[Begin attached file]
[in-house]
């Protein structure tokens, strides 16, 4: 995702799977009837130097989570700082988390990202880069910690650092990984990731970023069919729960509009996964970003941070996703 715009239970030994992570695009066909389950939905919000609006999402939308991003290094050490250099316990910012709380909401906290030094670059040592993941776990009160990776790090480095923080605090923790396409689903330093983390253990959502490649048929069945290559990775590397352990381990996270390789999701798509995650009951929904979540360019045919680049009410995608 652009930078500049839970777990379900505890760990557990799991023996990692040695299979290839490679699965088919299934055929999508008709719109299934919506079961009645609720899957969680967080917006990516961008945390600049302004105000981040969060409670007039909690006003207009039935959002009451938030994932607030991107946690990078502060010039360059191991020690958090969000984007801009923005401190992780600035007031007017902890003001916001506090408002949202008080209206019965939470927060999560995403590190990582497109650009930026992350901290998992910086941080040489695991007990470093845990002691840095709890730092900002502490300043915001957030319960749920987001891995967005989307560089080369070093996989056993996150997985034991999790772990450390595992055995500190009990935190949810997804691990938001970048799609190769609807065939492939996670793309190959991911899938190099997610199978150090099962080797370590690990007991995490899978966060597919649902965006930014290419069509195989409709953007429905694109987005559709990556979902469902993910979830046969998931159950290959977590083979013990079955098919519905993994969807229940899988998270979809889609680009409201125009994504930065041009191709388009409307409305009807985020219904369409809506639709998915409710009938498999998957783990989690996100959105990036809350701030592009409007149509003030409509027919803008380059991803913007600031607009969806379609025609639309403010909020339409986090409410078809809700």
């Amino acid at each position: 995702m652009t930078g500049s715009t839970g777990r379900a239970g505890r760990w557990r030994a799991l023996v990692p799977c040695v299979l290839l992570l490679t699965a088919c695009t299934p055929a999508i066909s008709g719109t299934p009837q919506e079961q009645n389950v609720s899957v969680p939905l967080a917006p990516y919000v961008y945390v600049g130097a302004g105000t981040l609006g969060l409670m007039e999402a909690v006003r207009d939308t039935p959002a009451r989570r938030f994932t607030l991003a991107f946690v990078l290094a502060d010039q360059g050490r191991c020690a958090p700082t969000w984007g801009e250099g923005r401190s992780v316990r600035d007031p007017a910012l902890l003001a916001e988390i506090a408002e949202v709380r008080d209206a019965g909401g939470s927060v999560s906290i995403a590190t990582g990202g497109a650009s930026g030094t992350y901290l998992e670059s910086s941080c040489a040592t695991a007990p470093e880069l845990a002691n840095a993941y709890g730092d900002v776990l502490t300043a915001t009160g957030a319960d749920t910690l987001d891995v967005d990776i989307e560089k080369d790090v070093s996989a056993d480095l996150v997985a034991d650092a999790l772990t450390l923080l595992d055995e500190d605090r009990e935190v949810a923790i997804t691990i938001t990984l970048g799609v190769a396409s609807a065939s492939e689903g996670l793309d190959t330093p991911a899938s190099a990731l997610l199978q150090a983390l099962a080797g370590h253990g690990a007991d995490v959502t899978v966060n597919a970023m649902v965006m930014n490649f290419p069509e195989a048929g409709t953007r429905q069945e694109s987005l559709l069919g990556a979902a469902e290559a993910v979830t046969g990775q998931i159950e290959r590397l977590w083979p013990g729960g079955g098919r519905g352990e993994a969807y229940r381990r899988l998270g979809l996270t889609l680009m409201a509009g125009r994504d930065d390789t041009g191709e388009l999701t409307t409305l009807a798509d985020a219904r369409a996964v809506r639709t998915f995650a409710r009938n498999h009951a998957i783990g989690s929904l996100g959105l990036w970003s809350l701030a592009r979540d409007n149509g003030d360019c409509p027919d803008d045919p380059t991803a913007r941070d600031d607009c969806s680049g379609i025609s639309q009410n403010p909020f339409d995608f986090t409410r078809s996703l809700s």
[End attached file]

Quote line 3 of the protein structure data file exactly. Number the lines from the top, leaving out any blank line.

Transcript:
């Amino acid at each position: 995702m652009t930078g500049s715009t839970g777990r379900a239970g505890r760990w557990r030994a799991l023996v990692p799977c040695v299979l290839l992570l490679t699965a088919c695009t299934p055929a999508i066909s008709g719109t299934p009837q919506e079961q009645n389950v609720s899957v969680p939905l967080a917006p990516y919000v961008y945390v600049g130097a302004g105000t981040l609006g969060l409670m007039e999402a909690v006003r207009d939308t039935p959002a009451r989570r938030f994932t607030l991003a991107f946690v990078l290094a502060d010039q360059g050490r191991c020690a958090p700082t969000w984007g801009e250099g923005r401190s992780v316990r600035d007031p007017a910012l902890l003001a916001e988390i506090a408002e949202v709380r008080d209206a019965g909401g939470s927060v999560s906290i995403a590190t990582g990202g497109a650009s930026g030094t992350y901290l998992e670059s910086s941080c040489a040592t695991a007990p470093e880069l845990a002691n840095a993941y709890g730092d900002v776990l502490t300043a915001t009160g957030a319960d749920t910690l987001d891995v967005d990776i989307e560089k080369d790090v070093s996989a056993d480095l996150v997985a034991d650092a999790l772990t450390l923080l595992d055995e500190d605090r009990e935190v949810a923790i997804t691990i938001t990984l970048g799609v190769a396409s609807a065939s492939e689903g996670l793309d190959t330093p991911a899938s190099a990731l997610l199978q150090a983390l099962a080797g370590h253990g690990a007991d995490v959502t899978v966060n597919a970023m649902v965006m930014n490649f290419p069509e195989a048929g409709t953007r429905q069945e694109s987005l559709l069919g990556a979902a469902e290559a993910v979830t046969g990775q998931i159950e290959r590397l977590w083979p013990g729960g079955g098919r519905g352990e993994a969807y229940r381990r899988l998270g979809l996270t889609l680009m409201a509009g125009r994504d930065d390789t041009g191709e388009l999701t409307t409305l009807a798509d985020a219904r369409a996964v809506r639709t998915f995650a409710r009938n498999h009951a998957i783990g989690s929904l996100g959105l990036w970003s809350l701030a592009r979540d409007n149509g003030d360019c409509p027919d803008d045919p380059t991803a913007r941070d600031d607009c969806s680049g379609i025609s639309q009410n403010p909020f339409d995608f986090t409410r078809s996703l809700s």